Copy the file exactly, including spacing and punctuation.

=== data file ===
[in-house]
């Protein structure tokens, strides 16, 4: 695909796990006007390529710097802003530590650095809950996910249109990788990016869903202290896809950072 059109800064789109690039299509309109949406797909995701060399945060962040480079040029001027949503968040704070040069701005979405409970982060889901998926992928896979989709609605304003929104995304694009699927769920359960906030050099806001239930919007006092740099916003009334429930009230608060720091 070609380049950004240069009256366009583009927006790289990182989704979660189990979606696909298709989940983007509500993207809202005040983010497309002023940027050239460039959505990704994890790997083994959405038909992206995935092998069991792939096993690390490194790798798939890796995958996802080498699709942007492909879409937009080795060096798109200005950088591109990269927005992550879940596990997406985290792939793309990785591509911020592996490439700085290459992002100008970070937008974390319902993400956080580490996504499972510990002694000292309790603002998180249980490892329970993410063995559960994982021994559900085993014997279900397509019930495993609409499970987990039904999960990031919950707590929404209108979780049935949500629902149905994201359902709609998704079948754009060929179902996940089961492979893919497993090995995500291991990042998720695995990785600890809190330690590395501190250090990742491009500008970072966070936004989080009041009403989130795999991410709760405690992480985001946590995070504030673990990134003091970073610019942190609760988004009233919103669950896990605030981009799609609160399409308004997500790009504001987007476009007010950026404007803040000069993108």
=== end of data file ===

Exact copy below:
[in-house]
């Protein structure tokens, strides 16, 4: 695909796990006007390529710097802003530590650095809950996910249109990788990016869903202290896809950072 059109800064789109690039299509309109949406797909995701060399945060962040480079040029001027949503968040704070040069701005979405409970982060889901998926992928896979989709609605304003929104995304694009699927769920359960906030050099806001239930919007006092740099916003009334429930009230608060720091 070609380049950004240069009256366009583009927006790289990182989704979660189990979606696909298709989940983007509500993207809202005040983010497309002023940027050239460039959505990704994890790997083994959405038909992206995935092998069991792939096993690390490194790798798939890796995958996802080498699709942007492909879409937009080795060096798109200005950088591109990269927005992550879940596990997406985290792939793309990785591509911020592996490439700085290459992002100008970070937008974390319902993400956080580490996504499972510990002694000292309790603002998180249980490892329970993410063995559960994982021994559900085993014997279900397509019930495993609409499970987990039904999960990031919950707590929404209108979780049935949500629902149905994201359902709609998704079948754009060929179902996940089961492979893919497993090995995500291991990042998720695995990785600890809190330690590395501190250090990742491009500008970072966070936004989080009041009403989130795999991410709760405690992480985001946590995070504030673990990134003091970073610019942190609760988004009233919103669950896990605030981009799609609160399409308004997500790009504001987007476009007010950026404007803040000069993108």